Twists and turns


One of the hardest struggles in building a curriculum is the lumbering feeling of the classroom plan. At the level at which the student experiences it, it doesn’t twist or turn or adapt. Consider Raph Koster’s notes from the Game Designers Conference 2008, especially point#10:

#10: The best content understands exactly how the player likes to play and then makes it slightly harder.

Three scientists at U Essex had looekd at ways to procedurally generate tracks in racing games. And they wondered how to make them interesting, especially for different sorts of players. They called this “tuning for entertainment.”

They quickly disocvered that optimizing track performance is not interesting. A fun track is one where the player almost loses control. Drive fast on straightaways but brake fast on turns.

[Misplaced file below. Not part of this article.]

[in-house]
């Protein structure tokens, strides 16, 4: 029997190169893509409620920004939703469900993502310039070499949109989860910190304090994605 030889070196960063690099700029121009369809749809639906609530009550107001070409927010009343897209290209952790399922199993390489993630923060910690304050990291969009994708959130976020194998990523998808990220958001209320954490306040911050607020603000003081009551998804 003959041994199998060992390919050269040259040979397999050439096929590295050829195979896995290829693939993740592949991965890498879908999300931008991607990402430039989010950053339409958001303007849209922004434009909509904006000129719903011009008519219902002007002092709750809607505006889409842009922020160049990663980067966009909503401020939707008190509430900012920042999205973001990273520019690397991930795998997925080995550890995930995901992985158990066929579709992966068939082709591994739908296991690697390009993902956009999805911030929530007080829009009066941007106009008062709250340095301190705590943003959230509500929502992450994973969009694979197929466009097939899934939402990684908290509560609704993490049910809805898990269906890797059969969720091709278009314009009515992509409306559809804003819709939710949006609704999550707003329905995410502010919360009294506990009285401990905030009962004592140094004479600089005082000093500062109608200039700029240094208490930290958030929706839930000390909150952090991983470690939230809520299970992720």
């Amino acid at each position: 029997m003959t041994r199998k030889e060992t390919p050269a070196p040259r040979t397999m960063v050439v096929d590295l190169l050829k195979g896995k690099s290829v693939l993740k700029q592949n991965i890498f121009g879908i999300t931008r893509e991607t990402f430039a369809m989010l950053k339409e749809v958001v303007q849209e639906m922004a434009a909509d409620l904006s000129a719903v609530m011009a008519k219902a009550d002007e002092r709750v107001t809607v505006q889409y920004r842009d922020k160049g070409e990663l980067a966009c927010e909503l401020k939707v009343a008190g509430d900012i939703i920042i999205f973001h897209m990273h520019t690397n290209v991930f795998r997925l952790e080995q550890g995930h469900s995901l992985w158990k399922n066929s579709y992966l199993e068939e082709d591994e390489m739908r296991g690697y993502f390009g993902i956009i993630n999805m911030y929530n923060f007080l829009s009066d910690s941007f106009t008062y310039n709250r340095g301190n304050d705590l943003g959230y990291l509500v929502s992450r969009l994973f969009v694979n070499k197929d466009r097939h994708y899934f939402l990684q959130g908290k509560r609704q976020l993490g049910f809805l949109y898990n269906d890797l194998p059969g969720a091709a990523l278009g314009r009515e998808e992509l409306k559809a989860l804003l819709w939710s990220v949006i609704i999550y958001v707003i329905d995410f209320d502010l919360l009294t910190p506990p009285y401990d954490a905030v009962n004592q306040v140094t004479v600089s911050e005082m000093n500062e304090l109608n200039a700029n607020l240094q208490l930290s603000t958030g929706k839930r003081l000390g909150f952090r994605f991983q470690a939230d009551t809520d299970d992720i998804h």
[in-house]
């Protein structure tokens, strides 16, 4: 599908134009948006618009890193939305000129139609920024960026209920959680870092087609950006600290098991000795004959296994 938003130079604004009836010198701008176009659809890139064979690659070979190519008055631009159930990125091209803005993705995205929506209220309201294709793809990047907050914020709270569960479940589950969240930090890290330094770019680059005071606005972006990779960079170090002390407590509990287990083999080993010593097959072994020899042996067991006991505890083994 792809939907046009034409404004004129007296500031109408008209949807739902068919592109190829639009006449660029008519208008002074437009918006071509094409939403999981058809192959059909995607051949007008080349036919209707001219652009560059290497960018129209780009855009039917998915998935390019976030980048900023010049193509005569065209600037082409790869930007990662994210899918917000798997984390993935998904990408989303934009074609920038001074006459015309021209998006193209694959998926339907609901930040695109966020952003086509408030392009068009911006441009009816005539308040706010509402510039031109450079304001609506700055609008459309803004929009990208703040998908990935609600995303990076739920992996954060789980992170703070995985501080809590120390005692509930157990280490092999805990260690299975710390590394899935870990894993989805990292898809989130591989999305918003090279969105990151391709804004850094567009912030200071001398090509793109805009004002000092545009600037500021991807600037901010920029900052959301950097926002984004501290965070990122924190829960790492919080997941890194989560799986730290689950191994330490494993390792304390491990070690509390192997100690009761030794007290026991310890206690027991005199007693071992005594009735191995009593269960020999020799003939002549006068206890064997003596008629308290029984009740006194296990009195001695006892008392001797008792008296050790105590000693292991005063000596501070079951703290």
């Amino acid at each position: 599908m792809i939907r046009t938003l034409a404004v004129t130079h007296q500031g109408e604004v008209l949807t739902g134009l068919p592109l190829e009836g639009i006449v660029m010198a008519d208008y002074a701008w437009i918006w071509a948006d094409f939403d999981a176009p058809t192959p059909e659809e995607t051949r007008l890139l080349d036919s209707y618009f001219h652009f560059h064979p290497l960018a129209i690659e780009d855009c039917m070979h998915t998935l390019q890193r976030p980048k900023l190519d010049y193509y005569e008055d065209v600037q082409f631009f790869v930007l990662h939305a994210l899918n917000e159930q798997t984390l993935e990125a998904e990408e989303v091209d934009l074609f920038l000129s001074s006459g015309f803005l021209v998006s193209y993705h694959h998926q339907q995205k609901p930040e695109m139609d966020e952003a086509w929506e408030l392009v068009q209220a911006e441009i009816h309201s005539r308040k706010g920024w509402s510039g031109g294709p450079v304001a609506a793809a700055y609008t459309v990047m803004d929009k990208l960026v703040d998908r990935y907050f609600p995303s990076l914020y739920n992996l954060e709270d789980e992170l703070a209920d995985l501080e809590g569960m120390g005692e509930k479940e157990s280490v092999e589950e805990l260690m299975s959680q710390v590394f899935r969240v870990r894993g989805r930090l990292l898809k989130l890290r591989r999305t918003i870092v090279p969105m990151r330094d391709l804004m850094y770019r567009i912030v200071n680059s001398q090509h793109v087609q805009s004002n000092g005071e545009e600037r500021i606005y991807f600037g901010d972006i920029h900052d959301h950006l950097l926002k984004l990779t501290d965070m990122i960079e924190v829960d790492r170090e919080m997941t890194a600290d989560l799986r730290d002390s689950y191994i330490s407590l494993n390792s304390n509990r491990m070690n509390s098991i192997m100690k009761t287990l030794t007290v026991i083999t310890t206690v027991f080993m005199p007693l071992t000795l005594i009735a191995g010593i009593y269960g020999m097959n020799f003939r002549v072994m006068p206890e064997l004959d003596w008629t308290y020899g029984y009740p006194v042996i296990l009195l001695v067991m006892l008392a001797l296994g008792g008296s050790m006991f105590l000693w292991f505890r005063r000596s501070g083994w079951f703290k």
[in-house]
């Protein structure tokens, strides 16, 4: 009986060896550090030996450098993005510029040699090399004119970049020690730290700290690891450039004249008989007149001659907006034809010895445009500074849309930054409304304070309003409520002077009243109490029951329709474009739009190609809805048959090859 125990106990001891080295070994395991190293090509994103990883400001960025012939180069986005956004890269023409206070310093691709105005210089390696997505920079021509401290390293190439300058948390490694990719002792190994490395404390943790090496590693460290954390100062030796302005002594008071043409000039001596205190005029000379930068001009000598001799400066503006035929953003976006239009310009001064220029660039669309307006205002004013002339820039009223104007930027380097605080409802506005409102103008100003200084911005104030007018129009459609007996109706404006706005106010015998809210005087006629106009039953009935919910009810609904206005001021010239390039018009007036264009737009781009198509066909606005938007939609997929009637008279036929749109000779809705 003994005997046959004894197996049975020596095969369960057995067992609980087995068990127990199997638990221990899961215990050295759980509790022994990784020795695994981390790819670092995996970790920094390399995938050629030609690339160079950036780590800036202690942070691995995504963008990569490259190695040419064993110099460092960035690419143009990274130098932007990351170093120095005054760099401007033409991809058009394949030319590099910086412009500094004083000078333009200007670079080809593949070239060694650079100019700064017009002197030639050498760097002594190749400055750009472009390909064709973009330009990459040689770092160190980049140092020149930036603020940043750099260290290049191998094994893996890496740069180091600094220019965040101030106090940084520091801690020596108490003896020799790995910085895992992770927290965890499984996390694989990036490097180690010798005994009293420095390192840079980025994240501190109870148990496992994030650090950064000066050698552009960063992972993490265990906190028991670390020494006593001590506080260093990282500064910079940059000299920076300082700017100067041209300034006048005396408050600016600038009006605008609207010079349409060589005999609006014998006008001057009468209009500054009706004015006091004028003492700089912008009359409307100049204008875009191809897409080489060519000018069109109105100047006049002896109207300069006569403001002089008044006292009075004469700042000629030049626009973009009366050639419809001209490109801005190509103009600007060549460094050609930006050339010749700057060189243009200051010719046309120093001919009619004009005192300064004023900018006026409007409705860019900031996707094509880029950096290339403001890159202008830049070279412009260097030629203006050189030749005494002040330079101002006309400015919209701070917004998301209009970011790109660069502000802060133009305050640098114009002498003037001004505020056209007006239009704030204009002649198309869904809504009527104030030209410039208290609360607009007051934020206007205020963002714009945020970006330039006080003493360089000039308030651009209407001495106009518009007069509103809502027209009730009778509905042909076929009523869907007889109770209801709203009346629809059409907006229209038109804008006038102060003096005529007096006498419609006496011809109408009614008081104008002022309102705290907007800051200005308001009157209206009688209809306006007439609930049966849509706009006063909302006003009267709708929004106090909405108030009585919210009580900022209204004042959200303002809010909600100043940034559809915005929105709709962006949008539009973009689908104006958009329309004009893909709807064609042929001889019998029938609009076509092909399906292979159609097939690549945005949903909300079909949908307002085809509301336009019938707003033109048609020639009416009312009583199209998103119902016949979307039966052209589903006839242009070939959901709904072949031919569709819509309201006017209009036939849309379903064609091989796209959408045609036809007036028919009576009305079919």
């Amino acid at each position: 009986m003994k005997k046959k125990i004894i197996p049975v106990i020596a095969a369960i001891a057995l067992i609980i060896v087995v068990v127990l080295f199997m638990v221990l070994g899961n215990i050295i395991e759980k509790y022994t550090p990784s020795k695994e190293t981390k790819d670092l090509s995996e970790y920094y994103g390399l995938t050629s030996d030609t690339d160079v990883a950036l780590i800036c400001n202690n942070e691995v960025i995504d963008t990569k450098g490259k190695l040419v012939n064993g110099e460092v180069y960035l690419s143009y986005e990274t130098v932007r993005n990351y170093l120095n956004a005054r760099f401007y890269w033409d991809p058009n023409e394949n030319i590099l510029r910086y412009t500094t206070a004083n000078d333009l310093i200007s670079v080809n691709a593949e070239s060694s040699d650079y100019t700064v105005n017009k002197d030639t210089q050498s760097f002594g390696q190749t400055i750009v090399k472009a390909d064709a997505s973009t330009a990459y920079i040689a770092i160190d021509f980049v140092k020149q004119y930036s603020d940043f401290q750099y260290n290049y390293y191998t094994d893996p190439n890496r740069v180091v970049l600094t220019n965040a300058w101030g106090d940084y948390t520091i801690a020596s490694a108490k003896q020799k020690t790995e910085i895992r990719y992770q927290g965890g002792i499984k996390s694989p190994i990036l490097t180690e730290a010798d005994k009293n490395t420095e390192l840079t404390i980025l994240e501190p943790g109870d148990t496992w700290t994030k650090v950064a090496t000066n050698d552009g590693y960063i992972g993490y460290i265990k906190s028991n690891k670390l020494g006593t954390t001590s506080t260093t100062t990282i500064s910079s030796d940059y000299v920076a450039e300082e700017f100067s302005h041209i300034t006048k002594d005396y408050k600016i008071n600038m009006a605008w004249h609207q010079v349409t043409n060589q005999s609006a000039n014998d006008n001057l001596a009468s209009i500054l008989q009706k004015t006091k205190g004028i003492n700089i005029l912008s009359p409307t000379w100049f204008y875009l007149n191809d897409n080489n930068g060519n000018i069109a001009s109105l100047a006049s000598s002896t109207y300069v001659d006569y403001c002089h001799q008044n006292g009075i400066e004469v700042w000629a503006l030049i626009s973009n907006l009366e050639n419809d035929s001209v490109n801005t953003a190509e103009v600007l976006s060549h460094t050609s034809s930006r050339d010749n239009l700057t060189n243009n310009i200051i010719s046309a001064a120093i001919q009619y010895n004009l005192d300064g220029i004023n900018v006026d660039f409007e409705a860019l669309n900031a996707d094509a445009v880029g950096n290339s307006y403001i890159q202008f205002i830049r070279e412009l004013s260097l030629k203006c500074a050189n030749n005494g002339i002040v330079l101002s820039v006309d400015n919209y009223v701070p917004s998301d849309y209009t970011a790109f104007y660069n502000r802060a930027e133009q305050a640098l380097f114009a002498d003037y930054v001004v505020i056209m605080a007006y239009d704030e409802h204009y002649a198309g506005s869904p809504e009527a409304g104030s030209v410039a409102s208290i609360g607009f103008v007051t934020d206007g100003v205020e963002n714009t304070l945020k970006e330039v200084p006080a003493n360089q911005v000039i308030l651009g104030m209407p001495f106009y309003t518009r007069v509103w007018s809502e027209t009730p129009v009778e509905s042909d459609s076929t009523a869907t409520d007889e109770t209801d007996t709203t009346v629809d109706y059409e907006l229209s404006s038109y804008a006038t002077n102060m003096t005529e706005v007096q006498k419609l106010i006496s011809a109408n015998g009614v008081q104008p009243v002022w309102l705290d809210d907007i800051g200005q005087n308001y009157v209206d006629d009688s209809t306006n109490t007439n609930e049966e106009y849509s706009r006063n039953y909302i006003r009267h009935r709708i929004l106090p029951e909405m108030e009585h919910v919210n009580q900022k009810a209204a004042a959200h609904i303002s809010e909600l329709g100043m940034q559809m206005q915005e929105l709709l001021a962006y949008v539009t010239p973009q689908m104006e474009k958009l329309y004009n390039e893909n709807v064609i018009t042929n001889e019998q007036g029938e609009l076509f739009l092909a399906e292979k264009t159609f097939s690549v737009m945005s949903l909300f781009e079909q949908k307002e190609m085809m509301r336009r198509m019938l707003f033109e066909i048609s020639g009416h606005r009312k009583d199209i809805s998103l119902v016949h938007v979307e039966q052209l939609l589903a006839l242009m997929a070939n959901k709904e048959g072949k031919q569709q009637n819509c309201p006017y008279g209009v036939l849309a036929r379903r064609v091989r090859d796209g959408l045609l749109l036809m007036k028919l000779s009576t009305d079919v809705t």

Rather than guess, they looked at how players performed as they raced and used it as a source to generate new kinds of tracks either live or in advance.

In other words, take how the driver seems to steer, then adapt that steering pattern to make it slightly uncomfortable. Using the player’s steering patterns as a normative reference, the challenges become small adaptations away from that norm. This makes those challenges A) properly scaled to the user; and B) apparent to the user as challenges.

Computer games can be adaptive; can a curriculum built on pencil, paper, photocopies and other paper materials be adaptive as well?


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